Cardiovascular system Varicose veins

The varicose veins are dilated, tortuous, and elongated veins under the skin, which constitute one of the commonest cardiovascular conditions among all of them. They affect about 15% of the general population.

The varicose veins can be divided in proper varicose veins (according to the definition above) and telangiectasias or varicose microveins, which are small reddened little vessels.

Telangiectasias, varicose microveins, or vascular spiders are intradermal capillaries or venules that dilate and occur mostly in the thigh. The cause of their appearance is not very known, but there seems to be an involved hormonal factor, mainly estrogen, and they are commoner in females. They can become symptomatic in menstruation and increase in pregnancy and with the use of oral contraceptives.

Both variations occur more in females and increase with age. Varicose veins are bilateral in the great majority of cases (75%).

Most varicose veins result from a genetic or familiar predisposition that causes elasticity loss in the vein walls and incompetence of the venous valves. These are called as primary or essential varicose veins and are more frequent.

Figure 1. Normal vein and varicose vein – dilated and with insufficient valves

There are several risk factors in the development of varicose veins, with age being one of the most significant. Varicose veins are extremely rare in children and progressively increase with aging, reaching more than 70% of the people older than 70 years old. This suggests that, at least in part, there can be a degenerative component of the vein itself as the time passes.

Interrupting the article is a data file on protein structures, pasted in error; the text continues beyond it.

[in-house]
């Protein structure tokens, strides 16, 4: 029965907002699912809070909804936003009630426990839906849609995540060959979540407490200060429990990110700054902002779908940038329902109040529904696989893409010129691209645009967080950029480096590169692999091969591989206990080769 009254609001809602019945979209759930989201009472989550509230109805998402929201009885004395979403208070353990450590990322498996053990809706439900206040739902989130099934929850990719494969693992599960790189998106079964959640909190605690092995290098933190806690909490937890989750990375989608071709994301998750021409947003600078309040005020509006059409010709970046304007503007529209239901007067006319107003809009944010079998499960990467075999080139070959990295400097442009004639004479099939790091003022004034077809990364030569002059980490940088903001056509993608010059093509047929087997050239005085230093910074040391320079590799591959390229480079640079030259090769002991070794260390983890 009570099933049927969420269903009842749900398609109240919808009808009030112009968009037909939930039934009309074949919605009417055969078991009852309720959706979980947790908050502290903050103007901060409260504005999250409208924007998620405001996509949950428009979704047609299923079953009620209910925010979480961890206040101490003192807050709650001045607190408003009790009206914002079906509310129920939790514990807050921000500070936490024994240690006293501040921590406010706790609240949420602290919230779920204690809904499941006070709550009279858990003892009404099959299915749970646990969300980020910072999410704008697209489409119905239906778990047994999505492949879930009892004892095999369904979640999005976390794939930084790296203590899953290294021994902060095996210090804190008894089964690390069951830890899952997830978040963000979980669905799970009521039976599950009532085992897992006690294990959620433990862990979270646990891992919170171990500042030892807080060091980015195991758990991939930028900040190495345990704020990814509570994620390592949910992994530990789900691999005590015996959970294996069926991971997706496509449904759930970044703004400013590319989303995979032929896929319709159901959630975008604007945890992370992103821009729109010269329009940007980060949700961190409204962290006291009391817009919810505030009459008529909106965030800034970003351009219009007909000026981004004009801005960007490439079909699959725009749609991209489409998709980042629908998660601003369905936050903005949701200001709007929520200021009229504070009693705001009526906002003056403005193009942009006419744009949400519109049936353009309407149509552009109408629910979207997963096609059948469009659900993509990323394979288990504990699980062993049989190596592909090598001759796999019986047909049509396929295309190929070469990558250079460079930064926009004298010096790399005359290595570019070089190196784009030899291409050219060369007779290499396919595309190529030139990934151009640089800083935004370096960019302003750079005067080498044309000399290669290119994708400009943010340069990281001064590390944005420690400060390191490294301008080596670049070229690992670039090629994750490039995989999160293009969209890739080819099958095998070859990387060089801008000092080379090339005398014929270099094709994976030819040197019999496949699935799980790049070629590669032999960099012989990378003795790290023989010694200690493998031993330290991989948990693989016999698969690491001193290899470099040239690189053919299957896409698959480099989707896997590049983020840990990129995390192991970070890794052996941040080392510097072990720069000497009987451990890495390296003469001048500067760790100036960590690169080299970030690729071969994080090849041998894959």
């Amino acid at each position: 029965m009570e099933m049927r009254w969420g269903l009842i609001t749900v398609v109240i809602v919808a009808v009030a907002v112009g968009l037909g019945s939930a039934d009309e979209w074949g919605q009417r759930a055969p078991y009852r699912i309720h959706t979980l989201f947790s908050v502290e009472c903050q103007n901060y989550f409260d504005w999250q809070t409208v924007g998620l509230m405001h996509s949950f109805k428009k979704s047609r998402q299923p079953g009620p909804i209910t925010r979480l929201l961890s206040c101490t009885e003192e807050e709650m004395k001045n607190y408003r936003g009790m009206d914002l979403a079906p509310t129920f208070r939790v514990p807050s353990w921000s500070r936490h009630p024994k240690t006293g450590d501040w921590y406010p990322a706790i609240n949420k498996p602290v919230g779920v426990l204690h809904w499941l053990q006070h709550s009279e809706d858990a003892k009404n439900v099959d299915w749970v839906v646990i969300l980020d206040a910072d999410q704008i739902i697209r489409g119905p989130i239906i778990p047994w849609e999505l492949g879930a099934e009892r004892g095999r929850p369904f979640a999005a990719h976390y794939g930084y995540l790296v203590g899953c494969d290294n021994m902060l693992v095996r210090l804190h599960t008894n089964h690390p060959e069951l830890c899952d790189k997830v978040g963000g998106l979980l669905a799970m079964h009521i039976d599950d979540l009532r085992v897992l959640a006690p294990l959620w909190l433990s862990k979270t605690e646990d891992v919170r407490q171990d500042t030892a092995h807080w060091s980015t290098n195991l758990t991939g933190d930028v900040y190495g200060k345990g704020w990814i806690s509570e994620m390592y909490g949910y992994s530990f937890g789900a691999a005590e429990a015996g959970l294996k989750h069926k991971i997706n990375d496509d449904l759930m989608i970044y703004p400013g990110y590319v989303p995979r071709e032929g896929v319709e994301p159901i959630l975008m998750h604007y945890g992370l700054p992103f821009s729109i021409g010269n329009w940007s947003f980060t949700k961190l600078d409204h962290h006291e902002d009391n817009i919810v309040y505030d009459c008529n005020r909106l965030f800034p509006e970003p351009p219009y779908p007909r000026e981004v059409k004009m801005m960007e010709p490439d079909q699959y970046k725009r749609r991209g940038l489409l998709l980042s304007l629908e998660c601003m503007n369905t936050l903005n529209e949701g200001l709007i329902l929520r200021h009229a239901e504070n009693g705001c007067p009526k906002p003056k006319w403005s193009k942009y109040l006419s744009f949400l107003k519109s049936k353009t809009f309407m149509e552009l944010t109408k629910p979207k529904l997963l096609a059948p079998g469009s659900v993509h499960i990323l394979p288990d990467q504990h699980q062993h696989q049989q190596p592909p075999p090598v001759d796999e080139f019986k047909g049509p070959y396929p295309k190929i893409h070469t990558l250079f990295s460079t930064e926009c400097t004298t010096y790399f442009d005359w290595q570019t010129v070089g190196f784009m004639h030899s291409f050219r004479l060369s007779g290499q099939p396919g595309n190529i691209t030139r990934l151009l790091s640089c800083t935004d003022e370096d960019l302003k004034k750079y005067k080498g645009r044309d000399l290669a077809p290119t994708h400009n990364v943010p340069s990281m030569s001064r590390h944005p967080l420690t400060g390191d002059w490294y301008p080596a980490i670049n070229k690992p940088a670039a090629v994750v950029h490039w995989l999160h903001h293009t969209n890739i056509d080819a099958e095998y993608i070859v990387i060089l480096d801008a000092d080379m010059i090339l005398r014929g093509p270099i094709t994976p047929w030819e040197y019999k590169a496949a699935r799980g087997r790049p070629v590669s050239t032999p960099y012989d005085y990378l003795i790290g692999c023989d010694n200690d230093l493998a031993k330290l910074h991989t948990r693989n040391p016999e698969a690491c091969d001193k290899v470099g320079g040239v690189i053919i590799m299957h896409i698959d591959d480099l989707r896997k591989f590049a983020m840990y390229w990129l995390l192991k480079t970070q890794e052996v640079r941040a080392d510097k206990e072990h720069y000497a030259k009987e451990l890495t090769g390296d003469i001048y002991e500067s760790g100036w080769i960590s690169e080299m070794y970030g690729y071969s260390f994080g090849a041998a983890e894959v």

Females are more predisposed than males, at a ratio of up to 4:1. There is probably influence of hormonal factors and gestations.

The racial factor has been frequently discussed, and there is a very low prevalence in African Black people and in Arab, Hindu, and Asiatic populations. On the other hand, the prevalence is extremely high in Western White people.

Obesity can be also a triggering factor for varicose veins by the greater abdominal compression over the lower vena cava.

The predominant posture during work as being a cause for varicose veins is debatable, but a permanence for long periods standing up or at sit-down position can worsen a preexisting disease, as well as a sedentary lifestyle, as physical exercise (mainly walk) contributes for their prevention.

There are still some factors that are still not well-documented, such as diet and use of hormones, which can play a significant role in the varicose veins and their clinical manifestations.

Referring to the symptoms, the main complaints of patients with varicose veins are, besides the unpleasable esthetic appearance, also pain, tiredness, and weight on legs, mainly by the end of the day, with these symptoms improving when the legs are raised. The association between symptoms and varicose veins of lower limbs has hard characterization. The pain, the feeling of weight and tiredness on the legs, cramps, and edema are related to larger varicose veins, while only the feeling of weight is more related to telangiectasias.

The diagnosis is made in almost all cases only with a careful clinical history and a well-conducted physical exam. The permeability of the deep venous system, the valvar incompetence, and the reflow can be evaluated with an echodoppler in selected cases.